Yesterday, the Energy Information Administration, or EIA, published a brief post about North Dakota's continued growth in oil production. The state routinely makes headlines for its black gold, low unemployment, and lack of available real estate. All of the talk about North Dakota makes now a good time to step back and look at how the oil story is progressing in the rest of the United States' top oil-producing states: Oklahoma, Alaska, California, and Texas. Together they produce more than 60% of all of America's oil.
First, some stats
The U.S. produced roughly 7.03 million barrels of oil per day by the end of last December. It is important to note that the EIA's definition of crude oil may not match exactly with another nation's definition of crude oil.
Of that 7.03 million bpd, Texas produced 2.22 million bpd to take the title of top oil-producing state. Here is how the other states shake out:
It is important to remember that despite all of the hoopla over U.S. production, Alaska and California have both watched their oil production decline over the last five years.
The Sooner State was averaging 262,000 barrels per day by the end of last year. Oil producers there focus on the Mississippi Lime formation, and are now beginning to target the thicker layers of the Woodford Shale. The Woodford was traditionally a gas play, but companies like Continental Resources are targeting certain sections hoping to find oil instead. Continental increased its acreage in the play 113% last year.
Oklahoma was voted the No. 1 place in the world for oil and gas investment by the Fraser Institute last year.
From an outsider's perspective, California has arguably the most interesting oil history of any of the states on this list. Battles over black gold and pollution, an on-again, off-again offshore policy, and historic oil spills help explain why the state's production continues to decline in the face of what some are calling unprecedented reserves. California is home to the Monterey Shale, which many -- including the federal government -- believe holds up to 15.4 billion barrels of crude oil. The geology is tricky in California, and as oil companies try to figure out the play's true potential some, like Chevron, have already written it off.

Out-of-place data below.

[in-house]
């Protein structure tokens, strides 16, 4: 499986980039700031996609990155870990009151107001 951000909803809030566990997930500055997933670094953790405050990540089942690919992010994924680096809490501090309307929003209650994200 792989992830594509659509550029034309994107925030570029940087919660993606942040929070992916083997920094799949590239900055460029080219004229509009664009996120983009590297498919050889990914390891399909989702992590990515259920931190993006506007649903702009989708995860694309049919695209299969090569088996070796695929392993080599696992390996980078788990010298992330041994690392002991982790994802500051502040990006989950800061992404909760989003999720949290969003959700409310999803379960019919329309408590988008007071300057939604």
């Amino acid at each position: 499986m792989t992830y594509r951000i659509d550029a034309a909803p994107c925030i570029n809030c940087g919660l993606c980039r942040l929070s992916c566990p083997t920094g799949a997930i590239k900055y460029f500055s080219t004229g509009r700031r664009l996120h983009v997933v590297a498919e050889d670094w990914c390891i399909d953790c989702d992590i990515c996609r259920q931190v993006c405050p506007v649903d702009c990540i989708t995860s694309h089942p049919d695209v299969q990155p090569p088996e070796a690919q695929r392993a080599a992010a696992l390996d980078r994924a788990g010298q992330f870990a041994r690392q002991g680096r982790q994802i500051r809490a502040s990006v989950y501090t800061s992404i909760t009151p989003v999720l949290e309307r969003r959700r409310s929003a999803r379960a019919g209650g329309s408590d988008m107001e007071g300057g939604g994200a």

Production in our northernmost state has been falling for quite some time, dropping 7.3% two years ago, and 6.7% last year. Alaska is home to Prudhoe Bay, the nation's largest oil field. Prudhoe is old and tired, and though BP (NYSE:BP) has worked wonders getting it to produce far longer than most anticipated, it is not the field it once was. In an attempt to entice oil producers to reinvest and spur production increases again, Alaskan governor Sean Parnell is attempting to introduce legislation to cut taxes on oil producers by some $1.7 billion. ConocoPhillips (NYSE:COP) and ExxonMobil also have a large presence in the state.
2. North Dakota
Ninety-five percent of North Dakota's oil is produced via horizontal drilling and hydraulic fracturing. The Bakken Shale has single-handedly pushed the state up the ranks of the oil producers. Last year, North Dakota passed both Alaska and California on its way to second place, and though it is still far behind Texas, it's growth has been incredible in such a short period of time, though there are concerns about the decline rates of Bakken wells. The EIA estimates that production averaged about 770,000 barrels per day (including lease condensate) by the end of 2012. The top producers in the state are Continental Resources (NYSE: CLR) and Hess (NYSE:HES).
No surprise here. Texas has long been the country's top oil producer. Though it is still off its record numbers from the 1970s, Texas is in the midst of a one heck of an energy renaissance. Between the developing shale plays and the reinvigorated vertical wells in West Texas' Permian Basin, and the emergence of the Eagle Ford Shale in East Texas, the state is head and shoulders above all other U.S. oil producers. The top producers in Texas are Occidental Petroleum (NYSE:OXY) and EOG Resources (NYSE:EOG). As recently as last year, Kinder Morgan was the second-highest producer in the state, which goes to show how quickly the story can change.
Technology has completely changed the oil production game in North Dakota. The state features growing oil production and the nation's lowest unemployment rate, contrasting sharply with California's declining oil production and the nation's highest unemployment rate. Technology has also reinvigorated the oil game in Texas, serving as an example to California and Alaska that there could theoretically be more oil in their futures as well.